Classic Whole Roasted Chicken

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Prep time: 15 minutes
Cook time: 70 minutes, or until temperature reaches 165 degrees
Serving size: 4

Today I am excited to post this classic recipe – A crispy, delightful, roasted chicken. As usual on this blog, it’s super tasty and healthy. More importantly, its a perfect fall recipe. There is a slight nip in the air, and warm chicken with roasted vegetables just tops it all off. I cooked this last night with my provencal potato wedges and some stir fried green beans. Delicious!

I prefer to spice my chicken conservatively. There is a place and a time for heavy spices, and I do not believe this dish needs it. A simple dash of salt and pepper is a perfect compliment to the flavor of this tender chicken. The stuffing is also simple. I encourage you to use the lemon even if you don’t like the flavor. It actually doesn’t create a lemony flavor, but it does help keep the chicken moist.

The first step of this recipe is to brine the chicken, but it’s not a must. Last night I actually forgot to brine mine, and it turned out to be just as delicious. For those of you worrying about salt intake, you can find analysis online about how much salt you actually consume in the brining liquid. Its not much, and certainly not near the 1/2 C of it you put into the brine.

Ingredients

1 whole chicken, around 5 lbs
1/2 C salt
1/4 onion, cut into four pieces
2 slices lemon, each slice cut into two pieces
3 cloves garlic
12 inches twine or equivalent
Olive oil, enough to coat skin of chicken
Dash of pepper
Dash of salt

Directions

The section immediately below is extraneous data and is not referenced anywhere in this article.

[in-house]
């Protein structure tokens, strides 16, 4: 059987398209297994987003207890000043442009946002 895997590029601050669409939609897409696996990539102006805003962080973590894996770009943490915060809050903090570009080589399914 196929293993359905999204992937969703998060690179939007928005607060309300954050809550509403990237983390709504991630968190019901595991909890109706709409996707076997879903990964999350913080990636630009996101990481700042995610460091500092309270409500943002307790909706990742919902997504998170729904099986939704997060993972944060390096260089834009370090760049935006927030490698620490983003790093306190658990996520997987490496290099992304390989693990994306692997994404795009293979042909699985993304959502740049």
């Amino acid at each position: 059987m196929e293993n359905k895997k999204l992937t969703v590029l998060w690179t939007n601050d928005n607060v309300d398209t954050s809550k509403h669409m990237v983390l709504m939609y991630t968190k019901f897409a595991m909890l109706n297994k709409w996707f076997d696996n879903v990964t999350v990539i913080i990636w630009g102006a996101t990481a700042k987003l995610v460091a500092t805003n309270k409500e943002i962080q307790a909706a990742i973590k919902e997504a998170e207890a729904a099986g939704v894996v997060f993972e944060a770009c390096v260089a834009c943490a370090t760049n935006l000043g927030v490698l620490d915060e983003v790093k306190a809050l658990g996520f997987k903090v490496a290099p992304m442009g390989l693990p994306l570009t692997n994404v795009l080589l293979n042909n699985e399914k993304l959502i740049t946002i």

1. Preheat oven to 425.

2. Unwrap chicken and remove the giblets, etc. Some chickens come with this stuff neatly packed in a plastic bag.

3. In large bowl or pot, mix 1/2 C salt with enough water to cover the chicken. Place chicken in large bowl or pot. Let sit in refrigerator for an hour minimum, or as long as you like.

4. Remove the chicken from brine and pat dry. Stuff the chicken with onion, lemon, and garlic.

Ingredients

Nothing fancy. Just a few slices to stuff the chicken. Keep in mind that if you choose not to stuff the chicken, it will cook much faster.

Stuffed

A regrettable angle for a picture, I know. Just in case I have some real newbies out there, I wanted to show you what it should look like and exactly where you should stuff.

5. Tie the legs with twine. If you don’t have this on hand, dental floss will work just fine.

6. Highly recommended: Line roasting pan with tin foil (trying to scrub off chicken grease is a NIGHTMARE). Spray roasting rack with olive oil and place into roasting pan.

7. Place chicken on rack breast down. Coat the skin with olive oil and sprinkle with salt and pepper.

Seasoned

Dusting food with spices is an art, as evidence by my failure to evenly season the chicken. The good news is that your taste buds will not care – mine didn’t.

8. Cook chicken, uncovered, for 35 minutes. Then flip chicken so that it is breast side up. Coat the skin with olive oil and sprinkle with salt and pepper.

9. Cook for an additional 35 minutes, or until the breast reaches 165 degrees.

Temperature

As you can see, the temperature is not always precise. In some parts of the chicken my thermometer actually read 170, but it still had great texture and moisture. 

10. Let chicken rest for 10 minutes after removing from the oven. I use this time to whip up some veggies to accompany this dish.

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The final product! In its delicious, juicy glory. Be sure to save that carcass to make homemade chicken stock. As I write this post, the smell of brewing chicken stock is emanating from my kitchen. 

I know -you’re like but I don’t have a meat thermometer! If you are reading cooking blogs, you are a serious enough cook that your life will change by purchasing a$15 meat thermometers. Promise. No more praying the meat is done and guesstimating how “long” something should cook. You will take your food to the next level once you begin measuring by temperature rather than time. It ensures this beauty will be respected for more than her looks. The tender, juicy meat on the inside is what really counts!

Hungry for more recipes? Explore more at LawyerintheKitchen!

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